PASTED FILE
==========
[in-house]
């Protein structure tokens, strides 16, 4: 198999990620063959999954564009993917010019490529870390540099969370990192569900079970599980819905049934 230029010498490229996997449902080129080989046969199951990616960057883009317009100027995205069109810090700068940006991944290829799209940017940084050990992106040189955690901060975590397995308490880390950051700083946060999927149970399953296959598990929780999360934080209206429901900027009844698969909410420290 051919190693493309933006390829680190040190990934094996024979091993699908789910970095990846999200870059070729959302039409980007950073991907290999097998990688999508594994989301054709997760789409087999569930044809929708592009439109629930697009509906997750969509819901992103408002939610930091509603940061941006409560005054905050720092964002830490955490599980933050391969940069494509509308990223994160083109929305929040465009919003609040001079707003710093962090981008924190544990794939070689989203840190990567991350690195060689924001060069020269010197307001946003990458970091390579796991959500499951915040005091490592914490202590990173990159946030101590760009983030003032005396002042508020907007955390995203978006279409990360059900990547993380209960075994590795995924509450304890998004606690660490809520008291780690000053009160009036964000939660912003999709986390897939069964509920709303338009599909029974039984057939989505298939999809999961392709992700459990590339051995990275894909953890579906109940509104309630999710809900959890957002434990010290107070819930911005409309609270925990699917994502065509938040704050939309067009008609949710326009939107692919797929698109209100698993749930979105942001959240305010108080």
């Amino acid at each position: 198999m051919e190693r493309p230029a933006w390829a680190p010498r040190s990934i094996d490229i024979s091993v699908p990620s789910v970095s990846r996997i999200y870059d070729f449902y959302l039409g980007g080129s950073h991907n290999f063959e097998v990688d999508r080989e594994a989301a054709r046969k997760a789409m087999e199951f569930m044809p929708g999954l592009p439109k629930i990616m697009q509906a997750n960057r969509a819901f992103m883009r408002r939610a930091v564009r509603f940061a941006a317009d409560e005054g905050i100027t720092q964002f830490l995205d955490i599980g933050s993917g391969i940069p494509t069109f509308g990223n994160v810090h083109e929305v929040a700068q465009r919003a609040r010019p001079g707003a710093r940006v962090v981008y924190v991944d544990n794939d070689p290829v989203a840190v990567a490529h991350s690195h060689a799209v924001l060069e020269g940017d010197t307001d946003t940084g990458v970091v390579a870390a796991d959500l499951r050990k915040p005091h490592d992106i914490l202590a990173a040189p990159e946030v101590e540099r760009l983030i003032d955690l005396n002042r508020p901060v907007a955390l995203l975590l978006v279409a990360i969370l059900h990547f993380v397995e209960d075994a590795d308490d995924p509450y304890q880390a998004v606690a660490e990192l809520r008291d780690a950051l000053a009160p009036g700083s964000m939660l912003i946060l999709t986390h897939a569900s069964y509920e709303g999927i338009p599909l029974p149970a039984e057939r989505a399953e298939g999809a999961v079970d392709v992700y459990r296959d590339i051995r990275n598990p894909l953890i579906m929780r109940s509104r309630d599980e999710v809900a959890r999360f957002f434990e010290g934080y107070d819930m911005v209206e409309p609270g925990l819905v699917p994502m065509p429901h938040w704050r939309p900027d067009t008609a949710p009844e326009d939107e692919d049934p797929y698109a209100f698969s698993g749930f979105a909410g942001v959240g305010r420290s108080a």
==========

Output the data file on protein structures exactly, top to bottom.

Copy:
[in-house]
């Protein structure tokens, strides 16, 4: 198999990620063959999954564009993917010019490529870390540099969370990192569900079970599980819905049934 230029010498490229996997449902080129080989046969199951990616960057883009317009100027995205069109810090700068940006991944290829799209940017940084050990992106040189955690901060975590397995308490880390950051700083946060999927149970399953296959598990929780999360934080209206429901900027009844698969909410420290 051919190693493309933006390829680190040190990934094996024979091993699908789910970095990846999200870059070729959302039409980007950073991907290999097998990688999508594994989301054709997760789409087999569930044809929708592009439109629930697009509906997750969509819901992103408002939610930091509603940061941006409560005054905050720092964002830490955490599980933050391969940069494509509308990223994160083109929305929040465009919003609040001079707003710093962090981008924190544990794939070689989203840190990567991350690195060689924001060069020269010197307001946003990458970091390579796991959500499951915040005091490592914490202590990173990159946030101590760009983030003032005396002042508020907007955390995203978006279409990360059900990547993380209960075994590795995924509450304890998004606690660490809520008291780690000053009160009036964000939660912003999709986390897939069964509920709303338009599909029974039984057939989505298939999809999961392709992700459990590339051995990275894909953890579906109940509104309630999710809900959890957002434990010290107070819930911005409309609270925990699917994502065509938040704050939309067009008609949710326009939107692919797929698109209100698993749930979105942001959240305010108080």
């Amino acid at each position: 198999m051919e190693r493309p230029a933006w390829a680190p010498r040190s990934i094996d490229i024979s091993v699908p990620s789910v970095s990846r996997i999200y870059d070729f449902y959302l039409g980007g080129s950073h991907n290999f063959e097998v990688d999508r080989e594994a989301a054709r046969k997760a789409m087999e199951f569930m044809p929708g999954l592009p439109k629930i990616m697009q509906a997750n960057r969509a819901f992103m883009r408002r939610a930091v564009r509603f940061a941006a317009d409560e005054g905050i100027t720092q964002f830490l995205d955490i599980g933050s993917g391969i940069p494509t069109f509308g990223n994160v810090h083109e929305v929040a700068q465009r919003a609040r010019p001079g707003a710093r940006v962090v981008y924190v991944d544990n794939d070689p290829v989203a840190v990567a490529h991350s690195h060689a799209v924001l060069e020269g940017d010197t307001d946003t940084g990458v970091v390579a870390a796991d959500l499951r050990k915040p005091h490592d992106i914490l202590a990173a040189p990159e946030v101590e540099r760009l983030i003032d955690l005396n002042r508020p901060v907007a955390l995203l975590l978006v279409a990360i969370l059900h990547f993380v397995e209960d075994a590795d308490d995924p509450y304890q880390a998004v606690a660490e990192l809520r008291d780690a950051l000053a009160p009036g700083s964000m939660l912003i946060l999709t986390h897939a569900s069964y509920e709303g999927i338009p599909l029974p149970a039984e057939r989505a399953e298939g999809a999961v079970d392709v992700y459990r296959d590339i051995r990275n598990p894909l953890i579906m929780r109940s509104r309630d599980e999710v809900a959890r999360f957002f434990e010290g934080y107070d819930m911005v209206e409309p609270g925990l819905v699917p994502m065509p429901h938040w704050r939309p900027d067009t008609a949710p009844e326009d939107e692919d049934p797929y698109a209100f698969s698993g749930f979105a909410g942001v959240g305010r420290s108080a």